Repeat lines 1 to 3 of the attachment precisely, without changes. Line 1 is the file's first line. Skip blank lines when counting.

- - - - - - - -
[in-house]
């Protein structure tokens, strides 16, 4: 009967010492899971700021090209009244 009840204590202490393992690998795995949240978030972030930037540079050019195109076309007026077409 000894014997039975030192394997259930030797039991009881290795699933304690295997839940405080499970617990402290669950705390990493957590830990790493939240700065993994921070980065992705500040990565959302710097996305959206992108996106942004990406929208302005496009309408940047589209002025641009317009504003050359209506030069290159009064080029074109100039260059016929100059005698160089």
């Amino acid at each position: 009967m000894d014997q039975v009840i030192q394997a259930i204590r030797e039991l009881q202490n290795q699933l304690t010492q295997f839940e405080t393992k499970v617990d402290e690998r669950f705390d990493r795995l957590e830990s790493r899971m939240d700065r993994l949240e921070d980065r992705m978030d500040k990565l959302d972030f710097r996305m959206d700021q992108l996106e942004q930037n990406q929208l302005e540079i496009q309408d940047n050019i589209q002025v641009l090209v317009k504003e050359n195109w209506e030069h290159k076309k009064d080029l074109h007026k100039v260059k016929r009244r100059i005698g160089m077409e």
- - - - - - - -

[in-house]
């Protein structure tokens, strides 16, 4: 009967010492899971700021090209009244 009840204590202490393992690998795995949240978030972030930037540079050019195109076309007026077409 000894014997039975030192394997259930030797039991009881290795699933304690295997839940405080499970617990402290669950705390990493957590830990790493939240700065993994921070980065992705500040990565959302710097996305959206992108996106942004990406929208302005496009309408940047589209002025641009317009504003050359209506030069290159009064080029074109100039260059016929100059005698160089």
């Amino acid at each position: 009967m000894d014997q039975v009840i030192q394997a259930i204590r030797e039991l009881q202490n290795q699933l304690t010492q295997f839940e405080t393992k499970v617990d402290e690998r669950f705390d990493r795995l957590e830990s790493r899971m939240d700065r993994l949240e921070d980065r992705m978030d500040k990565l959302d972030f710097r996305m959206d700021q992108l996106e942004q930037n990406q929208l302005e540079i496009q309408d940047n050019i589209q002025v641009l090209v317009k504003e050359n195109w209506e030069h290159k076309k009064d080029l074109h007026k100039v260059k016929r009244r100059i005698g160089m077409e």